The gruesome murder of a Brooklyn Detective will turn the case into a personal vendetta when the deceased's best friend and fellow officer will unleash an all-out attack against a psychotic Mafia enforcer's brutal gang.
Casey Ryback hops on a Colorado to LA train to start a vacation with his niece. Early into the trip, terrorists board the train and use it as a mobile HQ to hijack a top secret destructive US satellite.
This movie tells the story of a man who goes undercover in a hi-tech prison to find out information to help prosecute those who killed his wife. While there he stumbles onto a plot involving a death-row inmate and his $200 million stash of gold.
Don Michael Paul
Chicago DEA agent John Hatcher has just returned from Colombia, where his partner was killed in the line of duty by a drug dealer who has since been taken down. As a result of his partner's death, John has decided to retire, but his retirement may not be permanent. On the next day, after reuniting with his sister Melissa and Melissa's daughter Tracy, John gets into a shootout against a Jamaican drug kingpin known as Screwface, taking down some of Screwface's men. John brings himself out of retirement when Screwface retaliates by attempting to kill Melissa and Tracy. After the shooting, John is reunited with two old friends - a local high school football coach named Max, and a Jamaican Chicago cop named Charles. John and Max set out to hunt Screwface down, only to discover that Screwface has gone back to Jamaica. John and Max take Charles with them to Jamaica for an all out war against Screwface and his drug empire.Written by
Todd Baldridge <firstname.lastname@example.org>
During the attack on Screwface's Jamaican residence at the beach, Charles uses a HK MP5 with a silencer. This silencer was built by John Hatcher (Seagal) who demonstrated previously, that the firing noise was tremendously reduced. However when Charles fires the MP5, the weapon is apparently not silenced at all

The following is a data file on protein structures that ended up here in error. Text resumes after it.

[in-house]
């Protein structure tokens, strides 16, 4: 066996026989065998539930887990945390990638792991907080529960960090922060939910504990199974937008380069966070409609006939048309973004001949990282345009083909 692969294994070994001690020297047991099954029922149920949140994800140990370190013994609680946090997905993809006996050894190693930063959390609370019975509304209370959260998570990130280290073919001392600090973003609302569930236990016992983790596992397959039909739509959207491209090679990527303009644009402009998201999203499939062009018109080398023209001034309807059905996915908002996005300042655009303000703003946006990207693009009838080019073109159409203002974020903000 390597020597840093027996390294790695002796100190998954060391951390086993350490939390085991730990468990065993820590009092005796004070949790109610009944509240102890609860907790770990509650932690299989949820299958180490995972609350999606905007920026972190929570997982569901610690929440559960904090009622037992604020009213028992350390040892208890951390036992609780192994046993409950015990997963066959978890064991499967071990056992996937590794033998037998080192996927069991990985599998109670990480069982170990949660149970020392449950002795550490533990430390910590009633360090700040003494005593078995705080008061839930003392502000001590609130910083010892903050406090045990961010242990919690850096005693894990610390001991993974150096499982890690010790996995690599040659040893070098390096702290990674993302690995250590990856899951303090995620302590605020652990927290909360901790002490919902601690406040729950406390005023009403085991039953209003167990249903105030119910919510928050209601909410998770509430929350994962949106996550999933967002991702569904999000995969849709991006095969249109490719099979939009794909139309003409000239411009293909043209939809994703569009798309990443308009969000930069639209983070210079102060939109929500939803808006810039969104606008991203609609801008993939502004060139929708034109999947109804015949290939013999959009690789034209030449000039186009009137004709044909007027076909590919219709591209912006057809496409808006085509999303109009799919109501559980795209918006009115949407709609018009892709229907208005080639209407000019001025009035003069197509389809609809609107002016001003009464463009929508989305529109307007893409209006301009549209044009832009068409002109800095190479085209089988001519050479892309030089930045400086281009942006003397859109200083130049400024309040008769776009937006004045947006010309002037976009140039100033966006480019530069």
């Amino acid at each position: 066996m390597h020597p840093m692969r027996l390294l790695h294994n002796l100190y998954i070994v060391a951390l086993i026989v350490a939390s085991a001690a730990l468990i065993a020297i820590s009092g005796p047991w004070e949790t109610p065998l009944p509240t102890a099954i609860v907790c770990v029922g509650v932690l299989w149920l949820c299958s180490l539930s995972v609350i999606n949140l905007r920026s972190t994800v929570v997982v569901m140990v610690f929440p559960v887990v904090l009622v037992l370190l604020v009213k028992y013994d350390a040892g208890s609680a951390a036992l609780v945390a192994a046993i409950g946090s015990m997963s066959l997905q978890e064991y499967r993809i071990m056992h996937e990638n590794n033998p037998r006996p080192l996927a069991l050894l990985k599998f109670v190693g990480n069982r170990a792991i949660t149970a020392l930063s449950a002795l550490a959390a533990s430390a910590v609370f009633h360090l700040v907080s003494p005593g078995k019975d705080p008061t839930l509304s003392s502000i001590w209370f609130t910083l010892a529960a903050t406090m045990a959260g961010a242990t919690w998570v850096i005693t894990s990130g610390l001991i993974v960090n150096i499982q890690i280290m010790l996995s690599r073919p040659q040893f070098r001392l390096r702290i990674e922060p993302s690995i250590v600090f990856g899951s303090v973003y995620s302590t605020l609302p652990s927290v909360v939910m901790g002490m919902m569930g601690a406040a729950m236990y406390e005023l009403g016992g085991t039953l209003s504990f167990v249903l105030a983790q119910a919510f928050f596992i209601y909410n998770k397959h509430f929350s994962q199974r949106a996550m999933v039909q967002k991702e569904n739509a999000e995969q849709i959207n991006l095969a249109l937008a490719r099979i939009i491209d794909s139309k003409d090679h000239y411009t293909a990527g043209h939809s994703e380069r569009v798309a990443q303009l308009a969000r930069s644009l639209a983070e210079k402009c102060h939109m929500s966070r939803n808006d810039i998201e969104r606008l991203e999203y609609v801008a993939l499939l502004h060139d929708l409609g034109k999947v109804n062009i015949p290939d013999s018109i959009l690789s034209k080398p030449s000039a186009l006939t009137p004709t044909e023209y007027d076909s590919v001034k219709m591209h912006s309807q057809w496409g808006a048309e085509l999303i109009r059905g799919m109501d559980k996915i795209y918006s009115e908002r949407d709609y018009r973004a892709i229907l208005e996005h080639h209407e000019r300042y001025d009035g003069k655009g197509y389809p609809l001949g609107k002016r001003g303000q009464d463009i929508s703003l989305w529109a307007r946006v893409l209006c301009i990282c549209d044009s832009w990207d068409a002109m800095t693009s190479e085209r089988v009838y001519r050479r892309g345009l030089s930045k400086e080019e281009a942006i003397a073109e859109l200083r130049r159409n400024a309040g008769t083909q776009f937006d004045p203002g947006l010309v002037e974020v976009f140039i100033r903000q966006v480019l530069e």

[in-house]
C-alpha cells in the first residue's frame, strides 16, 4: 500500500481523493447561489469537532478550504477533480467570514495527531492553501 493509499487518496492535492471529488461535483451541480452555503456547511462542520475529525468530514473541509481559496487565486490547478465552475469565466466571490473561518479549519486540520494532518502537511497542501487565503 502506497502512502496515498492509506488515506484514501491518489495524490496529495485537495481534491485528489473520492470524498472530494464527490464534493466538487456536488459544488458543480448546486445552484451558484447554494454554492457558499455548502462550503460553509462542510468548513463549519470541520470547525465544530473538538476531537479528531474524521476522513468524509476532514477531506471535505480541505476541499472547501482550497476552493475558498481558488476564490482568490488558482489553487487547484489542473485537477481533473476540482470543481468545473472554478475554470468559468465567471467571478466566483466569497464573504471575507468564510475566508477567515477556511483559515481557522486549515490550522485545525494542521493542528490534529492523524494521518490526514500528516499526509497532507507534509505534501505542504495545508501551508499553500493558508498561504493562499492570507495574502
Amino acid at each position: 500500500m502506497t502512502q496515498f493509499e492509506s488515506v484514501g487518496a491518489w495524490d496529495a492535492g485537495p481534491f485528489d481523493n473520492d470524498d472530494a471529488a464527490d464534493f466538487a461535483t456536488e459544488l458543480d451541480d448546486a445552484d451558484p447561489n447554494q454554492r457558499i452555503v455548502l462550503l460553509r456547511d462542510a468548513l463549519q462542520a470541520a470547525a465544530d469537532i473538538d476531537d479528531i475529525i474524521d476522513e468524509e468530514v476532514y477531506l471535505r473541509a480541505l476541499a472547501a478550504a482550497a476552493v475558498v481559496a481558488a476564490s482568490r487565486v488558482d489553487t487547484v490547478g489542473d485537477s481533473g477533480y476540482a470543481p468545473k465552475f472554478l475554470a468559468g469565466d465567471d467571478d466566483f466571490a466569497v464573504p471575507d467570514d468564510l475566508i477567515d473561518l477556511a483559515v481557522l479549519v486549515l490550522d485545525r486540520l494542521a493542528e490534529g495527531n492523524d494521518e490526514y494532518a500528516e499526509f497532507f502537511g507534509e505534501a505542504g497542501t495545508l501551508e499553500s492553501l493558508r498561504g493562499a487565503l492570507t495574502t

(it's as loud as without a silencer). See more »
You bailed out a Jamaican street named Monkey the other day, I want him. This other piece of shit, Screwface, I want him. I know you're a scumbag and a puke, I don't mind that, but give me what I need and I'll leave here a nice guy. If you don't, I'm gonna fuck you up.
See more »
The posse phenomenon is estimated to be a fraction of one percent of the Jamaican population and should not detract from their country or the contributions Jamaicans have made to this country. See more »
Swedish DVD is heavily cut, all violent scenes are shortened, especially when Hatcher breaks screwface's back and Hatcher pushing his thumbs into screwface's eyes. See more »
Let's face it; You either like Steven Seagal or you don't. His movies aren't masterpieces, they're all predictable and pretty similar and old Steve is always...well, just plain old Steve. His older films, starting with Above the Law in 1988 and concluding with (I think) Exit Wounds were however all filled with great production values and a certain kind of ambition to give action fans what they want. From that point on, his films (all going directly to TV) have lessened their standards somewhat and old Steve is all but forgotten. I happen to be a huge fan of Seagal's early work, particularly this film, along with Out for Justice and his Under Siege flicks.
Here, Seagal is ready for retirement when he accidentally pisses off some Jamaican druglords who have in turn marked him and his family for death. Seagal naturally gets mad and what's more important; He gets even.
I love these no-nonsense action flicks that delivers what you most crave for; ACTION and plenty of it. Director Dwight H. Little (Halloween 4, Rapid Fire) handles the proceedings well and actually gives the film some stylistic flair as well. In most parts, the script is well written and it gives Seagal some great one-liners.
Seagal, as always, is reliable and delivers the same performance as usual. His roles don't require much range, but in the action department he kicks ass. Keith David, a regular supporting actor, gives a good performance and overall the cast do a good job.
Unfortunately Seagal's days of high class movies are gone and will probably never come back. But his body of work in the twentieth century will satisfy me, it's the twenty first century Seagal I'll mostly skip through.
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